is walking down the street. He sees Linda. Linda turns away from him.” In prose,
it would be called the third person.
The personality of the narrator and the style in which the story is told are introduced at the beginning of a ﬁlm. Is the camera curious, playful, omniscient, lyrical?
Will it use extreme close-ups or stay distant from the characters; use a kinetic camera
or one that is static? Will it make use of a visual motif, such as the closed-down
frame (through a doorway) of John Ford’s The Searchers (1956) or the spotlight in
8-1/2? (Any repeated visual or audio element can be a motif.) Will the narrator take
an active role in interpreting the meaning or consequences of an action for us, or
perhaps take pains to point out a plot point that is integral to understanding the
story? Or will it remain standofﬁsh and let the audience fend for themselves?
It can be helpful for the beginning director to view the narrator as one who
must take the audience in a headlock, which is not relinquished until the ﬁlm is
over. With this headlock, the narrator directs the audience’s attention wherever the
needs of the story dictate. I believe you will discover for yourselves that the audience prefers to be in the hands of a strong, authoritative narrator, rather than a
weak, tentative one.
THE SUBJECTIVE CAMERA
Sometimes a subjective voice is desired. It is not altogether analogous to the ﬁrst
person voice in prose, but it shares that narrative function by allowing the audience
to participate more fully in the interior life or perceptions of a character. The subjective camera allows us to see what our subject is actually experiencing. An example
of this occurs in Notorious, when Alicia wakes from a drunken sleep to see Devlin
at an angle in the doorway, watching him turn completely upside down as he comes
closer to her bed.
The subjective camera should not be confused with simply using a point of
view (POV) shot, which is an approximation of what a character is seeing. The POV
contains the dynamics of the spatial relationship, thereby conveying an awareness
in the audience that this is indeed what the character is seeing, but there is no shift
in voices. It is altogether analogous to a novelist writing in the voice of the thirdperson narrator, “She sees him,” rather than the ﬁrst-person voice of the character,
“I see him.” However, the POV can have a high potential for “sharing” the perception of a character, and can be an important tool in building a subjective voice.
(In Part II, Chapter 8, I will introduce the concept of the strong POV.)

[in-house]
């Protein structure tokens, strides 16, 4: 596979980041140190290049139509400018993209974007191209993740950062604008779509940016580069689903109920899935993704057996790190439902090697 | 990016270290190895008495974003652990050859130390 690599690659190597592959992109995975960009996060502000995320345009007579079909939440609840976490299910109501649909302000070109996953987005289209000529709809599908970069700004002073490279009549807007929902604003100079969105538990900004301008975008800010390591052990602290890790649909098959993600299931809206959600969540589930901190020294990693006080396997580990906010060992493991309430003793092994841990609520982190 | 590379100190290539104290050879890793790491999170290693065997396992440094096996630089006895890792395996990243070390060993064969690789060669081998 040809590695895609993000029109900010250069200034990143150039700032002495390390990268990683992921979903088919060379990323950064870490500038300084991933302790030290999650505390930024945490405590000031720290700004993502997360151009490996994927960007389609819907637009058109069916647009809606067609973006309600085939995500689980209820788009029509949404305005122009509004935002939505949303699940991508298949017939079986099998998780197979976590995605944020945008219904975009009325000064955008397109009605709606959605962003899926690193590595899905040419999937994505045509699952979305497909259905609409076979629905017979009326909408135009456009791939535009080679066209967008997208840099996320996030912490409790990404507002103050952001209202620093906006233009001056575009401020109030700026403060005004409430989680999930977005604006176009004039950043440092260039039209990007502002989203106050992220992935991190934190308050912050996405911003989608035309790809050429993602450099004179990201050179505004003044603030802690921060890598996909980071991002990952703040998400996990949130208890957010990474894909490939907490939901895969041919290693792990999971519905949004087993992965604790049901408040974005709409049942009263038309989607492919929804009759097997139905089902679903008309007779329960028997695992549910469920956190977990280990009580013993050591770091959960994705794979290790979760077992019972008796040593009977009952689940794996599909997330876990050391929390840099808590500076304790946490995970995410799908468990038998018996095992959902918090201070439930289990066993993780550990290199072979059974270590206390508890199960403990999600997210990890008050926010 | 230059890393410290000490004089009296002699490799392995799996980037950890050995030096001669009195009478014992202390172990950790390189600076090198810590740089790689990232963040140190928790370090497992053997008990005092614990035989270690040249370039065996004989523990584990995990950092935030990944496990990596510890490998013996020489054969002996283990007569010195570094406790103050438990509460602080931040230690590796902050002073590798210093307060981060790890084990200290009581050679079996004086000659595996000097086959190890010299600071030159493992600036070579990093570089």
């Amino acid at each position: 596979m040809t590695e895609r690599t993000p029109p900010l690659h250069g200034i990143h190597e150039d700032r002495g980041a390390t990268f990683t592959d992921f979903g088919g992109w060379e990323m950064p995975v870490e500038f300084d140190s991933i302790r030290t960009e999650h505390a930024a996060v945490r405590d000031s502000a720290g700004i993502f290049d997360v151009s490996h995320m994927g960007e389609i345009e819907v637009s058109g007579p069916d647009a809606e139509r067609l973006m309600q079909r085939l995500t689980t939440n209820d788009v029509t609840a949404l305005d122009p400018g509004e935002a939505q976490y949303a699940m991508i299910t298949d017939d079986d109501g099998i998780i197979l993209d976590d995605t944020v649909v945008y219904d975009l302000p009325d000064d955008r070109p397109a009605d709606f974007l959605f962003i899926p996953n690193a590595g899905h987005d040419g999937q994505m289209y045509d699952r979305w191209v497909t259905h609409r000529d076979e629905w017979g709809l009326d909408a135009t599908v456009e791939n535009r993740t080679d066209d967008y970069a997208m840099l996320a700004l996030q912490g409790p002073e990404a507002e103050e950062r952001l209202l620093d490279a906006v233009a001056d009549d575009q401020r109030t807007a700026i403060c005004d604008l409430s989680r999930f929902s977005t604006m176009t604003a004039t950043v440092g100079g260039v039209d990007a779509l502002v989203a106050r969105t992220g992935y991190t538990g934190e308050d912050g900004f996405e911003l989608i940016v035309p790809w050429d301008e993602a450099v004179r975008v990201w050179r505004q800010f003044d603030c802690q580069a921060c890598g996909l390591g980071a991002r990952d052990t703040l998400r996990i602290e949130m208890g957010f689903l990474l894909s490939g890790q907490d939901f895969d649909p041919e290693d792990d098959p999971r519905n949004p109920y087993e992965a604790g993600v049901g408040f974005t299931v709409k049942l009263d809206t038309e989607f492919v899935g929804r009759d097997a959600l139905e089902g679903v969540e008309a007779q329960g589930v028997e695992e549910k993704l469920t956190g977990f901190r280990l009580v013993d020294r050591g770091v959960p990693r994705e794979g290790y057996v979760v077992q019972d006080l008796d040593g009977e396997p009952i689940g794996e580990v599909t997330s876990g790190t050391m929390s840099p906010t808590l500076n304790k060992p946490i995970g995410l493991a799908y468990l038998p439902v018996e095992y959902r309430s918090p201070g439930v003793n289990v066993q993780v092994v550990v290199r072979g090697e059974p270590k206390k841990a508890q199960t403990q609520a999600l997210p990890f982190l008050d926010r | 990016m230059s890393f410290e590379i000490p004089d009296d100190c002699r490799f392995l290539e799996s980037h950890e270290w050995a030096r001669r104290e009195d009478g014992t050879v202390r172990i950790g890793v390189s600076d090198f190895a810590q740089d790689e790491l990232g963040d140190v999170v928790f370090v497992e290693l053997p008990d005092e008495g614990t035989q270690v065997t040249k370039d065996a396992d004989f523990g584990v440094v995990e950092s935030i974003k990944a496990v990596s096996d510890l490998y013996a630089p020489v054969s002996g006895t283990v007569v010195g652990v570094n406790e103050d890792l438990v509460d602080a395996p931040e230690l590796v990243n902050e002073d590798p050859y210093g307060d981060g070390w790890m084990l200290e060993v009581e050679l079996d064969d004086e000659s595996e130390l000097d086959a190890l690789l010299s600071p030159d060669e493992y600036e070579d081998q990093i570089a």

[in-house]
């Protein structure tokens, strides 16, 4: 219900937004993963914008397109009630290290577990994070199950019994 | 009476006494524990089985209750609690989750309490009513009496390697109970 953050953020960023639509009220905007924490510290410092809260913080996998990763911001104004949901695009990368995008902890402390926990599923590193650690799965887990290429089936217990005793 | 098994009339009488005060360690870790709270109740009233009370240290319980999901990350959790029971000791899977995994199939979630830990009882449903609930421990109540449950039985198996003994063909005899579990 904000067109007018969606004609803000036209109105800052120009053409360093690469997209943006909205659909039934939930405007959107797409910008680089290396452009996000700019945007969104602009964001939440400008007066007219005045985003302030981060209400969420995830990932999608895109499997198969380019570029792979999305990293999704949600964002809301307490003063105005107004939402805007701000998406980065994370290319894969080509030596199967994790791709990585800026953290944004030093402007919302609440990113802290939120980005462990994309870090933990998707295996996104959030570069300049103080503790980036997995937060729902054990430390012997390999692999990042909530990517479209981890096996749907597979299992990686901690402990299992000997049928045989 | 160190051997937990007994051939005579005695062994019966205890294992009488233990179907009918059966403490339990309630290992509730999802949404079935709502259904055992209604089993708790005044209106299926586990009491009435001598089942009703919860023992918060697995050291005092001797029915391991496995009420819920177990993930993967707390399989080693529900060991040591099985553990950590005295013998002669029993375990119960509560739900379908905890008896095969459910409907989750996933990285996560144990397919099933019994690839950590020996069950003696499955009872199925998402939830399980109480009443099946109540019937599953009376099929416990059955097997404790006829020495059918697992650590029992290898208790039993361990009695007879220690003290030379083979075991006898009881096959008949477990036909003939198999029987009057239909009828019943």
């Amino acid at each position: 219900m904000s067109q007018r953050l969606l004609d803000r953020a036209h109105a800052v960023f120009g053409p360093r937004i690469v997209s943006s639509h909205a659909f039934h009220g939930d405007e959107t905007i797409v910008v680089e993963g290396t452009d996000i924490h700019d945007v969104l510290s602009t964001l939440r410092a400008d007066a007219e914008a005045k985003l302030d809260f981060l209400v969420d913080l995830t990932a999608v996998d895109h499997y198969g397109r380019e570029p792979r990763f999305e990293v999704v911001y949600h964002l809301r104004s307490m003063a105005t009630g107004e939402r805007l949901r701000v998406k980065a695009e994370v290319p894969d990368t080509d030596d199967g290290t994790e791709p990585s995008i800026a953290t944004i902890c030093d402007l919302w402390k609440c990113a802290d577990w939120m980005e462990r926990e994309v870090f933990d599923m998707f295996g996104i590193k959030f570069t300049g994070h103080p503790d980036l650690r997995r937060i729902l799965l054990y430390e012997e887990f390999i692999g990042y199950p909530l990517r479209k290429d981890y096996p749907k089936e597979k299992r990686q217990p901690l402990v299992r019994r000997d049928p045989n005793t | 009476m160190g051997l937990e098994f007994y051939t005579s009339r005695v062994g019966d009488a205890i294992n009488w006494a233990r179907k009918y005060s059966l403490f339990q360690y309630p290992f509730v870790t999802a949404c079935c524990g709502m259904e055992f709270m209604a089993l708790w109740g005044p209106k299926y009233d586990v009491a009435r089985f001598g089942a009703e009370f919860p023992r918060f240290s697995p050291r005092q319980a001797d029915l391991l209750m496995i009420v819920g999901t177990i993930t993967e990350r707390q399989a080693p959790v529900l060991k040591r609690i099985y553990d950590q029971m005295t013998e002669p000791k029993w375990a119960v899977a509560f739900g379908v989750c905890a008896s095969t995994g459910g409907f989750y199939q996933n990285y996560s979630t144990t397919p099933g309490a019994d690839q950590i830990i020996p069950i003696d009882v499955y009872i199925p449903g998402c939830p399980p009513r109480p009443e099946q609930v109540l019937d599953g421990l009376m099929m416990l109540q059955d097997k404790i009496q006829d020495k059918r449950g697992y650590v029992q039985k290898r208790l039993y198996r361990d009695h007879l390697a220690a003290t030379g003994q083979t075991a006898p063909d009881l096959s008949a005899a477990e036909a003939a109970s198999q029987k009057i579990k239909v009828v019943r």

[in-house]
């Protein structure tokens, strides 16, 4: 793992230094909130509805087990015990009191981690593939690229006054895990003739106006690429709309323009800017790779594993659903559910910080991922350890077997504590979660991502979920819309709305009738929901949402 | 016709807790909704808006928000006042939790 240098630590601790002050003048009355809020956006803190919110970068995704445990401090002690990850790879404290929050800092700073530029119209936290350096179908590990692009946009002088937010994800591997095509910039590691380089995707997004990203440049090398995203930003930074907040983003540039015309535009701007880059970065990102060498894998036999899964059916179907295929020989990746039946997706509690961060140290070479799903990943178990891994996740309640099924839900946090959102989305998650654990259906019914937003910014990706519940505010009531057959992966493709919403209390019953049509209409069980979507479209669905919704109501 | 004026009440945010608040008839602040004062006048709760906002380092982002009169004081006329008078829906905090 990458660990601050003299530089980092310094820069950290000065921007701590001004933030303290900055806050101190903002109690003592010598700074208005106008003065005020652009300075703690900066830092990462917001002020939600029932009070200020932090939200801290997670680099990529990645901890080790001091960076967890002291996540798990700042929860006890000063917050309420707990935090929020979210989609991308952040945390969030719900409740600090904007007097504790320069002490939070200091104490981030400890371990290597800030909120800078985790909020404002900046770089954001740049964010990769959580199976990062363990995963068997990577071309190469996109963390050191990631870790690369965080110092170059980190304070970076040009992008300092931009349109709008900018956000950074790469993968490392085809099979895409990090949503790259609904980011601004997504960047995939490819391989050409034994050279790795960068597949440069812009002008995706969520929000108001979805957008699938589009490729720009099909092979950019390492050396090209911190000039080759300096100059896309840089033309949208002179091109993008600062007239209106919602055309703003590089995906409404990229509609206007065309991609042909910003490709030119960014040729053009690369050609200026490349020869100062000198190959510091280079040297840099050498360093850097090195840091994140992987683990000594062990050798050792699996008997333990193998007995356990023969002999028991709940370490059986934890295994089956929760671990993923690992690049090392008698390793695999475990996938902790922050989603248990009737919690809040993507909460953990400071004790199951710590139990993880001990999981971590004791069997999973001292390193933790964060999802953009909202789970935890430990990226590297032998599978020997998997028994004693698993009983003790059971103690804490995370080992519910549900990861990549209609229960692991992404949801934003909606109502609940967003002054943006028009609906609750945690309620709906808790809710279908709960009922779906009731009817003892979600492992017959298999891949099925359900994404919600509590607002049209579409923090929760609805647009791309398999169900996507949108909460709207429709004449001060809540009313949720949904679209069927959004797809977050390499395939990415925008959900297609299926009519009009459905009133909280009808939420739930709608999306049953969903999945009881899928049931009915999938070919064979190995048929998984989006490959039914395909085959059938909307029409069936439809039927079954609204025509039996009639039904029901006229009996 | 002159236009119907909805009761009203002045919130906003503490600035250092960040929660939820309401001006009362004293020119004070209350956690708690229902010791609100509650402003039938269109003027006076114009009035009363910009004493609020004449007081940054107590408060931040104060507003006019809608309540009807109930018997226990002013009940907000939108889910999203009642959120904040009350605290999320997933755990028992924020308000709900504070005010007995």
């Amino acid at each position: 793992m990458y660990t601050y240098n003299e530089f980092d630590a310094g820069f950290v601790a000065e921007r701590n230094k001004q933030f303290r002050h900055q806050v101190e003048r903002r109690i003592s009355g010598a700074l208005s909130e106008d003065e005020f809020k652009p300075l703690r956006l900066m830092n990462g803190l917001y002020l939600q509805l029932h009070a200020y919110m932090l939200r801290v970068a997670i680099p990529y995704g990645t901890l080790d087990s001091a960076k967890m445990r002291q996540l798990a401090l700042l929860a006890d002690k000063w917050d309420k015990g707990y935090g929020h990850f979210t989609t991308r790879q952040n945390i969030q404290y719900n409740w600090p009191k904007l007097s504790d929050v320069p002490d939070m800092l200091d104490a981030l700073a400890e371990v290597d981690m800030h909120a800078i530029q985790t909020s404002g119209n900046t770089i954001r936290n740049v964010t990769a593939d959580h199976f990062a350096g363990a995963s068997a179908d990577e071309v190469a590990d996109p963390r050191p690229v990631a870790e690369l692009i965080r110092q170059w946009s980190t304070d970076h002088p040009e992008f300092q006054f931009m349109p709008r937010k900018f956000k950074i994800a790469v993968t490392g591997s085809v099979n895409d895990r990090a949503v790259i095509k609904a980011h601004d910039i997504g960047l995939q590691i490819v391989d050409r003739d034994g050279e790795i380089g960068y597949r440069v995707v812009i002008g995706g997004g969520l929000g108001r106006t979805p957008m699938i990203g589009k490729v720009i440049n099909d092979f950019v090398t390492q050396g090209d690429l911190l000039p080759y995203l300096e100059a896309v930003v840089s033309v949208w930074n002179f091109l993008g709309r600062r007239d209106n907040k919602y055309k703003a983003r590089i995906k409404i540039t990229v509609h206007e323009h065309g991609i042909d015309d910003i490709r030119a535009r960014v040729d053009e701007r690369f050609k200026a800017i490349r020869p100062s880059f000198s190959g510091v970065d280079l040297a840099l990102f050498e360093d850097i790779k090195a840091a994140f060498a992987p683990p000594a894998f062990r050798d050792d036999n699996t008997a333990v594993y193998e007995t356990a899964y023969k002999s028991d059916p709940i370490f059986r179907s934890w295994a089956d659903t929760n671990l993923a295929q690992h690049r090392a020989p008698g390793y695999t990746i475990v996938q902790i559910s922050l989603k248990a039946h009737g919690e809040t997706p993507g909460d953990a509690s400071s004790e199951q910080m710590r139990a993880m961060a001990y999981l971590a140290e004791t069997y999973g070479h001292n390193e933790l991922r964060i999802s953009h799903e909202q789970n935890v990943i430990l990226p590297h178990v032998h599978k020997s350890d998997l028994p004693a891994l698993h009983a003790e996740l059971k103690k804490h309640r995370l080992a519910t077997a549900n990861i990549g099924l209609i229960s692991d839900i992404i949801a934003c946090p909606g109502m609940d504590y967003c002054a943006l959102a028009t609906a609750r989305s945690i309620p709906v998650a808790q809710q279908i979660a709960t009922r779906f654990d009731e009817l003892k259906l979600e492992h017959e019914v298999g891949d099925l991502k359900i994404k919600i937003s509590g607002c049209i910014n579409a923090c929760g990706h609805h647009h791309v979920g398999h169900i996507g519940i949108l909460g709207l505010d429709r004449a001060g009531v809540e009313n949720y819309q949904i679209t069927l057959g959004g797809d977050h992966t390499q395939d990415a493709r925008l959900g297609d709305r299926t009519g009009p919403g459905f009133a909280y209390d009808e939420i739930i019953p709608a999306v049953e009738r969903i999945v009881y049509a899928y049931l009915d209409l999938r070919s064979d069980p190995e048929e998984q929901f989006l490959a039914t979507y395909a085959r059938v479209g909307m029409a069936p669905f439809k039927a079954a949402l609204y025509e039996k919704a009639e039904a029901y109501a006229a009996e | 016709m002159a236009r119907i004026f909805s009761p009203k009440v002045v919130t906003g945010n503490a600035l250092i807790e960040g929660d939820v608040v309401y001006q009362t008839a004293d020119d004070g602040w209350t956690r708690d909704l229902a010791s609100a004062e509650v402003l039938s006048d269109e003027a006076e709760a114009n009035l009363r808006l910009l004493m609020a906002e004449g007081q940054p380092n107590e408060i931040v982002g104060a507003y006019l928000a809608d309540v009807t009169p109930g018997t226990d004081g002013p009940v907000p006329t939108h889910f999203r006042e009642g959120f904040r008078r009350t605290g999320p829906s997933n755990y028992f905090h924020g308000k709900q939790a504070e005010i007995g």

(The subjective camera should also be distinguished from the ﬂashback, a narrative dimension that can be rendered, and often is, with an objective camera; as
are other modes of reality, such as dreams, memories, and hallucinations.)
Overusing the subjective narrator can minimize its dramatic power. One way
of overusing it is to assign it to more than one person. That one person is usually
The distinctions between subjective and objective camera will become clearer
as we proceed through this book, especially in our thorough analysis of Notorious
(Part III, Chapter 13), in which Hitchcock uses an active (interpretive) camera as
well as a subjective voice.
WHERE DO I PUT IT?
There are ﬁve questions to answer that will help us determine where to put the
camera, and all of them can be subsumed under one general question: What jobs
must be done?
1. Whose scene is it? This is not always the same as whose ﬁlm it is. The late Frank
Daniel, a great dramaturge and my former colleague at Columbia, told me the
following story. The director Frank Capra (It’s a Wonderful Life, 1946) was
holding a question-and-answer session with students and faculty at the American Film Institute, where Mr. Daniel was then dean. Mr. Daniel asked Mr. Capra,
“Could you tell us something about the concept of whose scene is it?” Capra,
obviously never having been asked this question, shot back, “You’ve stolen my
The most useful factor in answering the question of whose scene it is — the one
that will help you most as directors — is, Whose head does the audience have to be
in to fully appreciate the scene?
Here is an illustration of how awareness of this question can help you with your
camera design. It is from a simple exercise that was done for my ﬁrst-semester directing class at Columbia. In the scene prior to the one we are going to examine, the
protagonist, a young man, is preparing to leave his apartment to go out on the town
to try to pick up a lover. It is his ﬁrst time and he is nervous. In the second scene,
our protagonist returns home with another young man, the antagonist. The director chose to capture the beginning actions of this second scene by placing the camera
behind the stereo (Figure 5–1). From this long shot we see the two men enter. The
protagonist stops near the door as the antagonist continues toward the camera and
stands in front of the stereo, inspecting it. After he is ﬁnished, the antagonist turns
toward the protagonist.
This is an instance in which the scene belongs to the protagonist, yet the director chose not to be in his head, but instead to merely render the action. What is
actually required in this scene is an interpretation by the narrator/camera as to what
is going on emotionally inside the protagonist. In a novel, we could have been helped
either by a ﬁrst-person interior monologue or a third-person rendering of a char-